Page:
Canada to Ban Single-Use Plastics by 2021 to Help Save the Animals and Cut Down on Ocean Waste


Photo via Jordi Chias/


Half of all plastic waste is designed to be used only once according to the UN Environment organization, while about one million plastic drinking bottles are purchased every minute.

This constant re-using of plastic has dramatically harmful impacts on the environment, as evidenced by phenomenons such as the Great Pacific Garbage Patch, which was recently found by Scientific Reports to be far bigger than originally thought, more than double the size of Texas.

Despite the frustration and dire situation involving plastic pollution in the ocean, progress is being made in many corners of the world, and now, Canada is the latest country to make a dramatic move in support of the environment, namely the ocean where much of our plastic pollution ends up.

The initiative is modeled after similar laws passed last year in Europe and other nations, and aims to put a serious dent in the country’s plastic problem at a time when less than 10% of all of its plastic used ends up being recycled.



Canada announces single-use plastics ban effective as early as 2021

According to several mainstream media reports, the largest country in North America (by land mass at 9,984,670 square kilometers) will ban “harmful” single-use plastics as early as 2021 to help reduce ocean waste, Prime Minister Justin Trudeau has announced.

Trudeau made the announcement this past summer, calling the issue a “global challenge” while adding that Canada will establish “targets” for companies that manufacture and sell plastic products to be held responsible for their plastic waste, BBC News reported.

Much of the world’s single-use plastics end up in the world’s oceans where it may be harmful to fish and sea turtles as well as larger marine wildlife like whales.

Plastic cord, nets and ropes are especially threatening to marine animals.

Among the expected targets are plastic bags, straws, cutlery, plates and stir sticks, the report said. About 3 million tons of plastic waste is thrown out each year in Canada.

“As parents we’re at a point when we take our kids to the beach and we have to search out a patch of sand that isn’t littered with straws, Styrofoam or bottles,” Trudeau said.

“That’s a problem, one that we have to do something about”

While the full details of Canada’s plan are still up in the air, it is expected to draw inspiration from the aforementioned European vote, which occurred in October 2018. The EU voted for a complete ban on large numbers of single-use plastic items as part of its sweeping plan to stop pollution of the oceans.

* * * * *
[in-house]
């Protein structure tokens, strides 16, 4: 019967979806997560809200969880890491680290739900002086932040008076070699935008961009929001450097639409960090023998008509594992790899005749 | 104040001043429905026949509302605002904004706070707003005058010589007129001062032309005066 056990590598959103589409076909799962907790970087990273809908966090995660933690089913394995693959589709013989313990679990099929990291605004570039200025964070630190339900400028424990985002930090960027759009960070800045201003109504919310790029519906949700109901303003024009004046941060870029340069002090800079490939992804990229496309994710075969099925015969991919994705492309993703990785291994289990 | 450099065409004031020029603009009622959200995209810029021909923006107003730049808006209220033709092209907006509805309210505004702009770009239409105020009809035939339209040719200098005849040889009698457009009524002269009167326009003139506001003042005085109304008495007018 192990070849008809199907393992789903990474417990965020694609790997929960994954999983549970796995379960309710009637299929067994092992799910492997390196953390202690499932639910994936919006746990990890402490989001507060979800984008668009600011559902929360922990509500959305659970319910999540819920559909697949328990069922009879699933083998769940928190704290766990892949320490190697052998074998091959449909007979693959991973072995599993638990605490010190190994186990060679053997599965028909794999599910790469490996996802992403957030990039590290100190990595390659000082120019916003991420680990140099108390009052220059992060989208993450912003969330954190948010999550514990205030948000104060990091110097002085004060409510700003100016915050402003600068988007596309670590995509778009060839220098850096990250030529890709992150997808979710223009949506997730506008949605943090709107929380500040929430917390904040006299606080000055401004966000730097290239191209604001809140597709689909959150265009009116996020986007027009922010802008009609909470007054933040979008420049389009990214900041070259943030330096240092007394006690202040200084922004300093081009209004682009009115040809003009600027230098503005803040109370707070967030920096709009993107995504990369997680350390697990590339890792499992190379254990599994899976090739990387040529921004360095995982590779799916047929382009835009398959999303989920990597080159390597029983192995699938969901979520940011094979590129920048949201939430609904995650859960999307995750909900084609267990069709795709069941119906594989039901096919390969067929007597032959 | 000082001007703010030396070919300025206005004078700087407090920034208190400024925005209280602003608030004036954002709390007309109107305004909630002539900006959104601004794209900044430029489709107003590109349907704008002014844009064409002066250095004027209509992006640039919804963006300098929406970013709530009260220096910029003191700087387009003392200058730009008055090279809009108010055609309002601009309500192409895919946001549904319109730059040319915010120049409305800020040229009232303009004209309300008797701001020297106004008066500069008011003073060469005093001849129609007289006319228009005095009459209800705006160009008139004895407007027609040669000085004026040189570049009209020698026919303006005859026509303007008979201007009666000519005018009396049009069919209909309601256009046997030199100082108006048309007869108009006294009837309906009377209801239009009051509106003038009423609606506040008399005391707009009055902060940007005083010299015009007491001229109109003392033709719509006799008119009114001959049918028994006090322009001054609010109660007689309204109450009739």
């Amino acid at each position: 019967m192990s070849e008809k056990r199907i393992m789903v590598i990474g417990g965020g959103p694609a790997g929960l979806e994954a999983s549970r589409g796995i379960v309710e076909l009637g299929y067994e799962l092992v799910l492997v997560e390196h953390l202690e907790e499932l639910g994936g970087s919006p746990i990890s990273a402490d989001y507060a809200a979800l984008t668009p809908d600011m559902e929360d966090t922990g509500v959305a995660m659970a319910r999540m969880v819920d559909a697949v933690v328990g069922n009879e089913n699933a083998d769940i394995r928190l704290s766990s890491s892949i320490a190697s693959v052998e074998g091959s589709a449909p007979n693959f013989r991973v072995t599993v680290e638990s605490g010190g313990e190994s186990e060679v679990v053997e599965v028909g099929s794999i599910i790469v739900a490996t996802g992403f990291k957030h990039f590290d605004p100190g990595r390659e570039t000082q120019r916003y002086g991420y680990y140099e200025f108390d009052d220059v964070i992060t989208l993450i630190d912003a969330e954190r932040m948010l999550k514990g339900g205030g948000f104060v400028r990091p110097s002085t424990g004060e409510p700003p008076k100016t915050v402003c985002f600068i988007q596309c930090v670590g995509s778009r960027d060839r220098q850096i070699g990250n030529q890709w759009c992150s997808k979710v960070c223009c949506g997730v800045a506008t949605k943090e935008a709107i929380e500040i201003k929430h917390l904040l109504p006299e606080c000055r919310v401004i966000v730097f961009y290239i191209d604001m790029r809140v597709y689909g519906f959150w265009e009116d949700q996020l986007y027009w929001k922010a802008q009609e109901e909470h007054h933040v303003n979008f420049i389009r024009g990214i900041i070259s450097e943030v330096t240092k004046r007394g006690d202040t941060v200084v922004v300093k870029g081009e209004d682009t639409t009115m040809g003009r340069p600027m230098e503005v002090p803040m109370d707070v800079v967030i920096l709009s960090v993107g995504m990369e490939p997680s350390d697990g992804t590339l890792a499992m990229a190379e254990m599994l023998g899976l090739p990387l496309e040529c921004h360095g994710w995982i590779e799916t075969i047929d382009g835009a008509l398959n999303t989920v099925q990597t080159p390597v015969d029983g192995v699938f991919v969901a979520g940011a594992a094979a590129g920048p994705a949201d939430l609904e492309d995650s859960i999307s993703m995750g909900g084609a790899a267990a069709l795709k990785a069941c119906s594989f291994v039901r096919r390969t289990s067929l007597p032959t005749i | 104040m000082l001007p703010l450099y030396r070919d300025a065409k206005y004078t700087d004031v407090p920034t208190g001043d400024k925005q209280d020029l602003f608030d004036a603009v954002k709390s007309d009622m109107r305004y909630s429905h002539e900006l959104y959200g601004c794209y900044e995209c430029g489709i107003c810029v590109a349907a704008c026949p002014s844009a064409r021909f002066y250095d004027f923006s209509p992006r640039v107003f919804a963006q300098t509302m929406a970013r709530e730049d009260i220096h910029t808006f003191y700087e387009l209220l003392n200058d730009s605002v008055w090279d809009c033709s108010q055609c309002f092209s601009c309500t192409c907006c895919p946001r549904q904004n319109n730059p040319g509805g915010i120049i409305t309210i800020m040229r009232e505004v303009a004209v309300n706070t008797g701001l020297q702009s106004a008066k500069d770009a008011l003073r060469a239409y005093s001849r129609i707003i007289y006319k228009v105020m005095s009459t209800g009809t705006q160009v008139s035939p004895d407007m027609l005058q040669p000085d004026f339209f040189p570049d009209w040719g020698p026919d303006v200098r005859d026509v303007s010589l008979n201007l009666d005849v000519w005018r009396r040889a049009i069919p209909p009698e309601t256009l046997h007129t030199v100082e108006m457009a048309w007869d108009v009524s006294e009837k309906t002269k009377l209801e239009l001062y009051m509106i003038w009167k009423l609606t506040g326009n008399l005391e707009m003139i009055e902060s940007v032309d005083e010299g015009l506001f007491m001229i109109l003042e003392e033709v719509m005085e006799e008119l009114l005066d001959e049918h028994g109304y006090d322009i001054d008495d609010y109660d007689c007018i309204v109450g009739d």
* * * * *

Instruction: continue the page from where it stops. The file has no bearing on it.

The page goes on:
Plastic cutlery and plates, cotton buds, straws, drink-stirrers and balloon sticks and a reduction in single-use plastic for food and drink containers like plastic cups were included in the ban, which the EU hopes it will go into effect by 2021.



“A real solution needs to be nation-wide,” Trudeau said in reference to recent provincial and municipal bans in Canada of plastic bags and some additional items.

In January 2020, British Columbia officials announced plans to ban several kinds of single-use plastic packaging, while also stepping up recycling efforts.

The comprehensive series of bans may come with consequences, however, as a provincial discussion paper noted that it may require up to four times as much energy to manufacture a bio-degradable paper bag, the Vancouver Sun reported.

According to a report from Greenpeace, the top five multinational brands responsible for plastic pollution in Canada were the following: Nestlé, Tim Hortons, PepsiCo., The Coca-Cola Company, and McDonald’s Corporation. 



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About Nick Meyer

Nick Meyer is a longtime journalist who's been published in the Detroit Free Press, Dallas Morning News and several other outlets. He founded AltHealthWORKS in 2012 to showcase extraordinary stories of healing and the power of organic living, stories the mainstream media always seemed to miss. You can sign up for updates (and receive his free 'Healing Secrets of the Amazon' eBook) by clicking here. You can also check out Nick's Amazon best-seller 'Dirt Cheap Organic' by clicking here, as well as its sequel Dirt Cheap Weight Loss